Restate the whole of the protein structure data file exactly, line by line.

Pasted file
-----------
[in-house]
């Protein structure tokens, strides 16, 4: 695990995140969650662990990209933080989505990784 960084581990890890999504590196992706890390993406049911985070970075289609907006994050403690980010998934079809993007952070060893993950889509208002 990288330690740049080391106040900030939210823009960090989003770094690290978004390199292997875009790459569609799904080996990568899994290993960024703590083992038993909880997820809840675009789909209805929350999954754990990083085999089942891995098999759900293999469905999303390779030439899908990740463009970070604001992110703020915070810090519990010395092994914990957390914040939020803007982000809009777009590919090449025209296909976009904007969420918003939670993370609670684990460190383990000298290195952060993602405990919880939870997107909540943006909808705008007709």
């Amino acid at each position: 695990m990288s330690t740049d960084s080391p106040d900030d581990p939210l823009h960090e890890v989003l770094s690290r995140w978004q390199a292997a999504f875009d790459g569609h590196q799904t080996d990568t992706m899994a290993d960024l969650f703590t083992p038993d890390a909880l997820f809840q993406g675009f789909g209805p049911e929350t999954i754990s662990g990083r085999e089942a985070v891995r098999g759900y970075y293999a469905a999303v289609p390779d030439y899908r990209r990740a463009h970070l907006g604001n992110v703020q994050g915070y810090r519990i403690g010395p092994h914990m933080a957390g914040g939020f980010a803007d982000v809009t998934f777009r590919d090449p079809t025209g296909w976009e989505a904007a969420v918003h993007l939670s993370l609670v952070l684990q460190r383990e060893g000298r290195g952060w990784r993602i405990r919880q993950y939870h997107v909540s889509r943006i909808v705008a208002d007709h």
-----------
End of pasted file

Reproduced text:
[in-house]
């Protein structure tokens, strides 16, 4: 695990995140969650662990990209933080989505990784 960084581990890890999504590196992706890390993406049911985070970075289609907006994050403690980010998934079809993007952070060893993950889509208002 990288330690740049080391106040900030939210823009960090989003770094690290978004390199292997875009790459569609799904080996990568899994290993960024703590083992038993909880997820809840675009789909209805929350999954754990990083085999089942891995098999759900293999469905999303390779030439899908990740463009970070604001992110703020915070810090519990010395092994914990957390914040939020803007982000809009777009590919090449025209296909976009904007969420918003939670993370609670684990460190383990000298290195952060993602405990919880939870997107909540943006909808705008007709």
């Amino acid at each position: 695990m990288s330690t740049d960084s080391p106040d900030d581990p939210l823009h960090e890890v989003l770094s690290r995140w978004q390199a292997a999504f875009d790459g569609h590196q799904t080996d990568t992706m899994a290993d960024l969650f703590t083992p038993d890390a909880l997820f809840q993406g675009f789909g209805p049911e929350t999954i754990s662990g990083r085999e089942a985070v891995r098999g759900y970075y293999a469905a999303v289609p390779d030439y899908r990209r990740a463009h970070l907006g604001n992110v703020q994050g915070y810090r519990i403690g010395p092994h914990m933080a957390g914040g939020f980010a803007d982000v809009t998934f777009r590919d090449p079809t025209g296909w976009e989505a904007a969420v918003h993007l939670s993370l609670v952070l684990q460190r383990e060893g000298r290195g952060w990784r993602i405990r919880q993950y939870h997107v909540s889509r943006i909808v705008a208002d007709h």